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Vulnerability to poverty in select Central Asian Countries

  • Raghbendra Jha

    ()

  • Tu Dang

Economists have long recognized that a household's sense of well-being depends not just on its average income or expenditures, but also on the risks it faces. Hence vulnerability is a more satisfactory measure of welfare than poverty. In this paper we measure the extent of vulnerability as expected poverty, examine the importance of its determinants in the following four Central Asian countries: Azerbaijan, Kazakhstan, Kyrgyzstan, and Tajikistan. We find that the fractions of the populations of these countries facing the risk of poverty are considerably different from those observed to be poor. Moreover, the distribution of vulnerability across different segments of the population can differ significantly from the distribution of poverty. In addition, there is a sizable fraction of the population in these countries who were observed to be non-poor but are estimated.

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File URL: https://crawford.anu.edu.au/acde/publications/publish/papers/wp2008/wp_econ_2008_10.pdf
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Paper provided by The Australian National University, Arndt-Corden Department of Economics in its series Departmental Working Papers with number 2008-10.

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Length: 57 pages
Date of creation: 2008
Date of revision:
Handle: RePEc:pas:papers:2008-10
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  1. Paul Mosley & Robert Holzmann & Steen Jorgensen, 1999. "Social protection as social risk management: conceptual underpinnings for the social protection sector strategy paper," Journal of International Development, John Wiley & Sons, Ltd., vol. 11(7), pages 1005-1027.
  2. Robert Holzmann & Steen Jørgensen, 2001. "Social Risk Management: A New Conceptual Framework for Social Protection, and Beyond," International Tax and Public Finance, Springer, vol. 8(4), pages 529-556, August.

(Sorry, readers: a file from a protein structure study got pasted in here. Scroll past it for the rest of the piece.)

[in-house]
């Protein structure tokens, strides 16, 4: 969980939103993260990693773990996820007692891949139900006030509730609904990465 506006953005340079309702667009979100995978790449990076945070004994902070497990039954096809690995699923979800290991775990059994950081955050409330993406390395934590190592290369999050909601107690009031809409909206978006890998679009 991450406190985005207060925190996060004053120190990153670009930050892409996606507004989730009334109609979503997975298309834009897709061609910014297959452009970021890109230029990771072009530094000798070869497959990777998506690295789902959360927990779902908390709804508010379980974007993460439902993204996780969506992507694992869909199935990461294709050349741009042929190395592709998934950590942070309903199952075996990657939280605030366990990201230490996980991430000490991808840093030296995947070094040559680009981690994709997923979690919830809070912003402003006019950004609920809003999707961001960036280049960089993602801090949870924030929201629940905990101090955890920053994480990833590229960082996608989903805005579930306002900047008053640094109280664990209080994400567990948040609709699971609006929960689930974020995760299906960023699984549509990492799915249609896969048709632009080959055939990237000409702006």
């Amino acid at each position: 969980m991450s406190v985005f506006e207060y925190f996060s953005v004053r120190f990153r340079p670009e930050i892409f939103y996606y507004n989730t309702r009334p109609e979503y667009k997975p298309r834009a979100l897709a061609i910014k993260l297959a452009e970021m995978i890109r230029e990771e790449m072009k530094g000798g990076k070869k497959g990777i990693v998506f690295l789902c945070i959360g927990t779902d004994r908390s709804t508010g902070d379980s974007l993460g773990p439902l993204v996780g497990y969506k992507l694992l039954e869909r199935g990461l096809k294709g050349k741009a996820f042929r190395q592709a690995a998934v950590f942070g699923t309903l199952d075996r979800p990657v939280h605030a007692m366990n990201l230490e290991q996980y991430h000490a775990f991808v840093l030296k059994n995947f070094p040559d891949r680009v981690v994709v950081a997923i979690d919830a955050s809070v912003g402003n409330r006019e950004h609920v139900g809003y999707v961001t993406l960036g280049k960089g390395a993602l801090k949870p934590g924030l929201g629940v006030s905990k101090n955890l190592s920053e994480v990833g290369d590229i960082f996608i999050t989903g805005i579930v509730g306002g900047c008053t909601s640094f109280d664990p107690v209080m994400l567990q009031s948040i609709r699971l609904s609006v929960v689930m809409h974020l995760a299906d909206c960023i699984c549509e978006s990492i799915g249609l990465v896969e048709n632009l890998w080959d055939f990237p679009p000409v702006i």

3. Christiaensen, Luc. J. & Subbarao, Kalanidhi, 2004. "Toward an understanding of household vulnerability in rural Kenya," Policy Research Working Paper Series 3326, The World Bank.
  4. Ligon, Ethan & Schechter, Laura, 2004. "Evaluating different approaches to estimating vulnerability," Social Protection Discussion Papers 30159, The World Bank.
  5. Ligon, Ethan & Laura Schechter, 2002. "Measuring Vulnerability," Royal Economic Society Annual Conference 2002 128, Royal Economic Society.
  6. Christian Keller & Peter S. Heller, 2001. "Social Sector Reform in Transition Countries," IMF Working Papers 01/35, International Monetary Fund.
  7. Christiaensen, Luc J.M. & Boisvert, Richard N., 2000. "On Measuring Household Food Vulnerability: Case Evidence from Northern Mali," Working Papers 127676, Cornell University, Department of Applied Economics and Management.
  8. Pasquale Scaramozzino, 2006. "Measuring Vulnerability to Food Insecurity," Working Papers 06-12, Agricultural and Development Economics Division of the Food and Agriculture Organization of the United Nations (FAO - ESA).
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